THE enrolment for part-time degree programmes at SIM University (UniSIM) has grown by almost 6 per cent in the last year, reflecting working adults' enthusiasm for pursuing further qualifications to improve their career prospects.
The university received 5,500 applications this year, about the same number as last year.
But as there were more qualified candidates this year and the university expanded its campus, it pushed up its enrolment to 13,300 this year from 12,600 last year.
This does not include the 200 places in its first three full-time degree courses this year, which drew 1,500 applications.
UniSIM president Cheong Hee Kiat expects enrolment for its part-time degree courses to go up further next year to 14,000, because workers’ interest in upgrading their skills is likely to grow.
“Working adults want to further themselves in their career. Some want to make a switch. Uni-SIM offers them a flexible path to work and study for a degree at the same time,” he said.
While this seems to go against the Government’s recent push to get Singaporeans to move away from chasing qualifications, starting with recommendations by the Applied Study in Polytechnics and Institute of Technical Education Review (Aspire) committee, he stressed that the Government is not dissuading Singaporeans from pursuing degrees.
Instead, it hopes that Singaporeans will pursue the qualifications relevant to their jobs, which will help them further themselves, said Prof Cheong, who served on the committee.
Most UniSIM students are not enrolled in the university just to chase qualifications, he said. “They are the kind of working adults that the Aspire committee wants. They have had enough experience and take up courses to develop themselves further.”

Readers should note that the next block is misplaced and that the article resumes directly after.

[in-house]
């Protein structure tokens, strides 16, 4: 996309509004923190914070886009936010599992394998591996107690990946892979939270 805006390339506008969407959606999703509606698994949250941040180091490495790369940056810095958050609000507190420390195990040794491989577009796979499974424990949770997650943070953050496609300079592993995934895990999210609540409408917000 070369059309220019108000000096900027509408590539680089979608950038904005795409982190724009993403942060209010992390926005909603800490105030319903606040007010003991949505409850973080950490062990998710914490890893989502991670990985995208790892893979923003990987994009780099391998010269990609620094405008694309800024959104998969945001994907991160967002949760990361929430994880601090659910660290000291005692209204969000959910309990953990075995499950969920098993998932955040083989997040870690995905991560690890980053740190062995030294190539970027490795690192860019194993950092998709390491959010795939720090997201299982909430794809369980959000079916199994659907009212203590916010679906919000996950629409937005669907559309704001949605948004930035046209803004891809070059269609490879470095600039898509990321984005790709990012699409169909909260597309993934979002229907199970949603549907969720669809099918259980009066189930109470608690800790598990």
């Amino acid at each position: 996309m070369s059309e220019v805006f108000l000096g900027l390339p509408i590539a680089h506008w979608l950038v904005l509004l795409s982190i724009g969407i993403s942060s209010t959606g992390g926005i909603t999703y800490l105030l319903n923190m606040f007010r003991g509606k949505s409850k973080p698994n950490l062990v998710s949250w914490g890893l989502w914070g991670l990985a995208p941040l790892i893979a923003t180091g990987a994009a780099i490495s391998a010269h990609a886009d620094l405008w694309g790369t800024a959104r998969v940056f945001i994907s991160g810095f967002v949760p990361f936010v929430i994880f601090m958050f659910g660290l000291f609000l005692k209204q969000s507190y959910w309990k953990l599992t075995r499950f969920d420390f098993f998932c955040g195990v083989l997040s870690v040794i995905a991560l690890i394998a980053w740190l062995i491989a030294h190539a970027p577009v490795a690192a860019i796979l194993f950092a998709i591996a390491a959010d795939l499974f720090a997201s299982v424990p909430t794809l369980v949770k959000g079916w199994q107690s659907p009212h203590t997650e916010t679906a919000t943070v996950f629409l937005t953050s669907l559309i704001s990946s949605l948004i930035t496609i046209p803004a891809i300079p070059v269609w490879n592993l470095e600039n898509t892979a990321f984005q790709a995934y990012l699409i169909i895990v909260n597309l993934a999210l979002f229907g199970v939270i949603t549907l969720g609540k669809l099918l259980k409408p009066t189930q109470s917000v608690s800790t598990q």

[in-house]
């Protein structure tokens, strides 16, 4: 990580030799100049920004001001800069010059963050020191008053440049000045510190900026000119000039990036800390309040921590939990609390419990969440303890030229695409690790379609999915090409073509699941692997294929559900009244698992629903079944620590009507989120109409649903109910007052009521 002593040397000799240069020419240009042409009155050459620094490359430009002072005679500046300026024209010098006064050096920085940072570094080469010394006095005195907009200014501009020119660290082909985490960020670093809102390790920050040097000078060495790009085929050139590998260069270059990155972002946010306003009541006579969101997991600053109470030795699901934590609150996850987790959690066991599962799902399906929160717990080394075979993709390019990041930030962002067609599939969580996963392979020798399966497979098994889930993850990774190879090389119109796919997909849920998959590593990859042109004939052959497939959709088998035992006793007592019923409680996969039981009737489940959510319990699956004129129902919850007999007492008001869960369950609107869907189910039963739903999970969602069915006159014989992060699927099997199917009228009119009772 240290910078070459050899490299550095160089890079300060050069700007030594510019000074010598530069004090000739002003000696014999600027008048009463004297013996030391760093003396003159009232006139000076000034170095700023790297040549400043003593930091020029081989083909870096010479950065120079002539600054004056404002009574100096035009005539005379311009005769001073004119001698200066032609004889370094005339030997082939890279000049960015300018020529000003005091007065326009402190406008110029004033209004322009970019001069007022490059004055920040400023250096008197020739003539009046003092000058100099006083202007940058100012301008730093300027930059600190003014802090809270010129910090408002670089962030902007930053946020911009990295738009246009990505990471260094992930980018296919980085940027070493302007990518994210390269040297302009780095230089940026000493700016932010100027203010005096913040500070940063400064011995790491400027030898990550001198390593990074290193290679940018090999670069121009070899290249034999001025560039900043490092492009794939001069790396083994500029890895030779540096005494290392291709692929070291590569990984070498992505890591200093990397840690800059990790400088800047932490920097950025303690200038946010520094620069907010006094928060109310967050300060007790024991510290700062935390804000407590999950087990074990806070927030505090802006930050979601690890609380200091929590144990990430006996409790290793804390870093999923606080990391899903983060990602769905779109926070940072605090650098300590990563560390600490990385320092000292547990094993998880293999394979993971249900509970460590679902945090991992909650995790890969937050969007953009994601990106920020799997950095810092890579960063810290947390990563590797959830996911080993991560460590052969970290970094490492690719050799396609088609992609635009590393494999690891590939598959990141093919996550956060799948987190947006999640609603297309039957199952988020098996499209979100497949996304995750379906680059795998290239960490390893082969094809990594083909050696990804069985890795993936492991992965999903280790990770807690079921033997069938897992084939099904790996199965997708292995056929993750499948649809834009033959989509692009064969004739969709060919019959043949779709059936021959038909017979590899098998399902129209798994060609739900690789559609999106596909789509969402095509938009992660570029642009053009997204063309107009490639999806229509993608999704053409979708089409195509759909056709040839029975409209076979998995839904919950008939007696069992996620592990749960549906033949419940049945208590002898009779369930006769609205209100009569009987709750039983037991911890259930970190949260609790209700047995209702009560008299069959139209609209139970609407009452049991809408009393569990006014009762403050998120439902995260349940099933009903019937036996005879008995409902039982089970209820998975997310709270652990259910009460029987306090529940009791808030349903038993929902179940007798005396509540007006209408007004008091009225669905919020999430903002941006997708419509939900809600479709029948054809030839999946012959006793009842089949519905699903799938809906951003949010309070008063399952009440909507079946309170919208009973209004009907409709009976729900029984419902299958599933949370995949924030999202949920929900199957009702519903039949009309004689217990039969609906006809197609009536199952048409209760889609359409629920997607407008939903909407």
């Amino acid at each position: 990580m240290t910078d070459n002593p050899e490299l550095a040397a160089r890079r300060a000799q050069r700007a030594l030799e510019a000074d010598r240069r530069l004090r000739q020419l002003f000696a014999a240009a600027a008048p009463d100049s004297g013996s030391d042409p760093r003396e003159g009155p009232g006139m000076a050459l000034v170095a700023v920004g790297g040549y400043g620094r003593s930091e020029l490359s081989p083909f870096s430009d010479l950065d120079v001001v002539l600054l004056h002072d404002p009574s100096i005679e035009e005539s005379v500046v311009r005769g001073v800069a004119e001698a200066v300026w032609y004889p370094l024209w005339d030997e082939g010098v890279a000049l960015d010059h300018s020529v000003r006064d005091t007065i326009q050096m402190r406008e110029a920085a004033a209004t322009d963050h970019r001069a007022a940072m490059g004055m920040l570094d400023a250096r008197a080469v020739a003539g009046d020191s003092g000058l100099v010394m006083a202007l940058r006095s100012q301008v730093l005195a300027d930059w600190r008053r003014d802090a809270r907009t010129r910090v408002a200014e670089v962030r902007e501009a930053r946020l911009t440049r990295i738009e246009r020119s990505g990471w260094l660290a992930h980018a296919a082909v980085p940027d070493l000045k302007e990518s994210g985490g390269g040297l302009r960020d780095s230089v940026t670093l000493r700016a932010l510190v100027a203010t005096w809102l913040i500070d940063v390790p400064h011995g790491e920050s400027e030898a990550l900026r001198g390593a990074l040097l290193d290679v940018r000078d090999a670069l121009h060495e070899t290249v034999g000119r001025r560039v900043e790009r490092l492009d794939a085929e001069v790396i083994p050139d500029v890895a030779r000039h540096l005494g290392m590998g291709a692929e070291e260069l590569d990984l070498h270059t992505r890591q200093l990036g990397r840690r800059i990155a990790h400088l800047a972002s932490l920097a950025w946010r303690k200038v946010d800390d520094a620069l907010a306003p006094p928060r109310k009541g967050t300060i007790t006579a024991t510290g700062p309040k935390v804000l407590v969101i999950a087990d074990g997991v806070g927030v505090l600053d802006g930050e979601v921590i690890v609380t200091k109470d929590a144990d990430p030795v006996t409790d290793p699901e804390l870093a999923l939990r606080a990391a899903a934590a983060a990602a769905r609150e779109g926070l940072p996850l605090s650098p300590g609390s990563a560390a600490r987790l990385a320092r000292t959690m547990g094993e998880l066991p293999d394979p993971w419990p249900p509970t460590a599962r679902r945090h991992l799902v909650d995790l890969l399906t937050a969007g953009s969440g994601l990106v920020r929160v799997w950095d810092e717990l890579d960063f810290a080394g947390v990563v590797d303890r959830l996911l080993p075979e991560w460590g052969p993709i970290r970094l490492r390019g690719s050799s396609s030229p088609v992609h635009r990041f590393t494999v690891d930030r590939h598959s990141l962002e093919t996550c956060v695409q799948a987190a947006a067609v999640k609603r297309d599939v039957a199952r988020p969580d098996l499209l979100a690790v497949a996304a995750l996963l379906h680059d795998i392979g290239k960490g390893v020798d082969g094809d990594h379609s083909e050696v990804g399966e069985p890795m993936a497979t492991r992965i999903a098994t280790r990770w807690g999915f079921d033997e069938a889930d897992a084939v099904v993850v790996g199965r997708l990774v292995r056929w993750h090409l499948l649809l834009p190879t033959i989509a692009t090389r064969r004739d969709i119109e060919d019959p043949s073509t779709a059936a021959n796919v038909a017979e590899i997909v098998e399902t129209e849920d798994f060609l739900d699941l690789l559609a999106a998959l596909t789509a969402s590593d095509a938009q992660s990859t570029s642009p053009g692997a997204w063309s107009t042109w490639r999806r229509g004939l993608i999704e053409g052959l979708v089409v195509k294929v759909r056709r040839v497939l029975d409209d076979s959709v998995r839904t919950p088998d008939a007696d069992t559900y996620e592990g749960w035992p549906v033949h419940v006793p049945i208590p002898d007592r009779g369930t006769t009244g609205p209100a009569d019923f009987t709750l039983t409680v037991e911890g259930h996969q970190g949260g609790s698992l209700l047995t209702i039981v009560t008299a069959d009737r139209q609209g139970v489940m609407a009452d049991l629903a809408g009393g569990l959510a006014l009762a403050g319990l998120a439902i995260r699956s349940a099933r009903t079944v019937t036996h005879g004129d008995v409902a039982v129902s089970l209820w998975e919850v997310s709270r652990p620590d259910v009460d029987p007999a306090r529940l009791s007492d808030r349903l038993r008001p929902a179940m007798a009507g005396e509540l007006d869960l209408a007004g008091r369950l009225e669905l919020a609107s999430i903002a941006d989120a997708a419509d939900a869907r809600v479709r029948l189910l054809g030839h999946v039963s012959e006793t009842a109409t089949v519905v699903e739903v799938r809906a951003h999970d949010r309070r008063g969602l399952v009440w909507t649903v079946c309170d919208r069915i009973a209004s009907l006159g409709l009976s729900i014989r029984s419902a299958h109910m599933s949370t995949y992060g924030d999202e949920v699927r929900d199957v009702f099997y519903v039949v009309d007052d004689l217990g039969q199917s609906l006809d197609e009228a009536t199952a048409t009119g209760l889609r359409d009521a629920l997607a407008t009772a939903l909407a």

A UniSIM student is 28 years old on average. Most have three to five years of work experience, and get their degrees in four years.
The students say the main attraction is that UniSIM courses are recognised by the industry.
Many of its 55 courses, from counselling to aviation maintenance, are accredited by professional bodies. Its popular accountancy degree, for instance, is recognised by the Accounting and Corporate Regulatory Authority.
Its Human Factors in Safety course is recognised by the Ministry of Manpower (MOM) and meets a rising need for workplace safety and health professionals. By 2018, 19,000 will be needed, up from fewer than 5,000 now.
Mr Sadat Hassan, 33, said he picked this part-time course as it is relevant to his job as a safety officer in a marine services firm.
“In the marine industry, human factors play a big part. So the course was very relevant. On top of that, you have recognition from MOM, so it has quality,” he said.
Ms Corrine Tan, 28, who will start on a social work degree course next year, said an additional pull factor is the 55 per cent government subsidy for Singaporeans who pursue a part-time degree at UniSIM, like the publicly funded universities. This means a student pays only $13,500, not $30,000, for a three-year course.
Ms Tan, who works in the retail sector and wants to be a social worker, said: “I have to support my sister and retired parents. On my current salary, I cannot afford the full fee. The subsidy halves the fee and makes it affordable.”